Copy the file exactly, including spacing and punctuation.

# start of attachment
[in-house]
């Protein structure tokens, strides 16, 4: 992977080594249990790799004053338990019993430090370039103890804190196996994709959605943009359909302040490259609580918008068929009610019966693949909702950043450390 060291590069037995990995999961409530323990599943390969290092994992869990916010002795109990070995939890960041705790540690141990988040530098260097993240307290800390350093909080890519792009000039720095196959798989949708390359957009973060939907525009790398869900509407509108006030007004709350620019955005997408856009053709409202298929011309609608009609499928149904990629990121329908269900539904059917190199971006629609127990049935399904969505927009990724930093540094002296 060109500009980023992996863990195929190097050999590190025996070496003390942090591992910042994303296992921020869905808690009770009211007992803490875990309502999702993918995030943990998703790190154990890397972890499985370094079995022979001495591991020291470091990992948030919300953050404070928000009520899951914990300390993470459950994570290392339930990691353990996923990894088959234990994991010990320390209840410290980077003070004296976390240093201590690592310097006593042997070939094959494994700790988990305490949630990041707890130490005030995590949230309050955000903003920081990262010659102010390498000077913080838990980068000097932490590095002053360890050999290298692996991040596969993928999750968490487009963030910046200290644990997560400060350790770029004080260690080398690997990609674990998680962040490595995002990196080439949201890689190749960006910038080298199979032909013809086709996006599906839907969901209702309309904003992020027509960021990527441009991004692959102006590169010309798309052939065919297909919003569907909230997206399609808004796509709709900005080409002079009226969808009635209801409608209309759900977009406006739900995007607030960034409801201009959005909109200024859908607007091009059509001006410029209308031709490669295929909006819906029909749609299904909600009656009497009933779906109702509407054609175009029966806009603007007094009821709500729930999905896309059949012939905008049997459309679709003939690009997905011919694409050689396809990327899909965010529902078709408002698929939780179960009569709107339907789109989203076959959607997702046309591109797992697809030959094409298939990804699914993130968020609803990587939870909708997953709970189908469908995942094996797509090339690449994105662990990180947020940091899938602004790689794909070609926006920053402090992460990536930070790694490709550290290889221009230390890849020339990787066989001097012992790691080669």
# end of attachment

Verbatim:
[in-house]
């Protein structure tokens, strides 16, 4: 992977080594249990790799004053338990019993430090370039103890804190196996994709959605943009359909302040490259609580918008068929009610019966693949909702950043450390 060291590069037995990995999961409530323990599943390969290092994992869990916010002795109990070995939890960041705790540690141990988040530098260097993240307290800390350093909080890519792009000039720095196959798989949708390359957009973060939907525009790398869900509407509108006030007004709350620019955005997408856009053709409202298929011309609608009609499928149904990629990121329908269900539904059917190199971006629609127990049935399904969505927009990724930093540094002296 060109500009980023992996863990195929190097050999590190025996070496003390942090591992910042994303296992921020869905808690009770009211007992803490875990309502999702993918995030943990998703790190154990890397972890499985370094079995022979001495591991020291470091990992948030919300953050404070928000009520899951914990300390993470459950994570290392339930990691353990996923990894088959234990994991010990320390209840410290980077003070004296976390240093201590690592310097006593042997070939094959494994700790988990305490949630990041707890130490005030995590949230309050955000903003920081990262010659102010390498000077913080838990980068000097932490590095002053360890050999290298692996991040596969993928999750968490487009963030910046200290644990997560400060350790770029004080260690080398690997990609674990998680962040490595995002990196080439949201890689190749960006910038080298199979032909013809086709996006599906839907969901209702309309904003992020027509960021990527441009991004692959102006590169010309798309052939065919297909919003569907909230997206399609808004796509709709900005080409002079009226969808009635209801409608209309759900977009406006739900995007607030960034409801201009959005909109200024859908607007091009059509001006410029209308031709490669295929909006819906029909749609299904909600009656009497009933779906109702509407054609175009029966806009603007007094009821709500729930999905896309059949012939905008049997459309679709003939690009997905011919694409050689396809990327899909965010529902078709408002698929939780179960009569709107339907789109989203076959959607997702046309591109797992697809030959094409298939990804699914993130968020609803990587939870909708997953709970189908469908995942094996797509090339690449994105662990990180947020940091899938602004790689794909070609926006920053402090992460990536930070790694490709550290290889221009230390890849020339990787066989001097012992790691080669």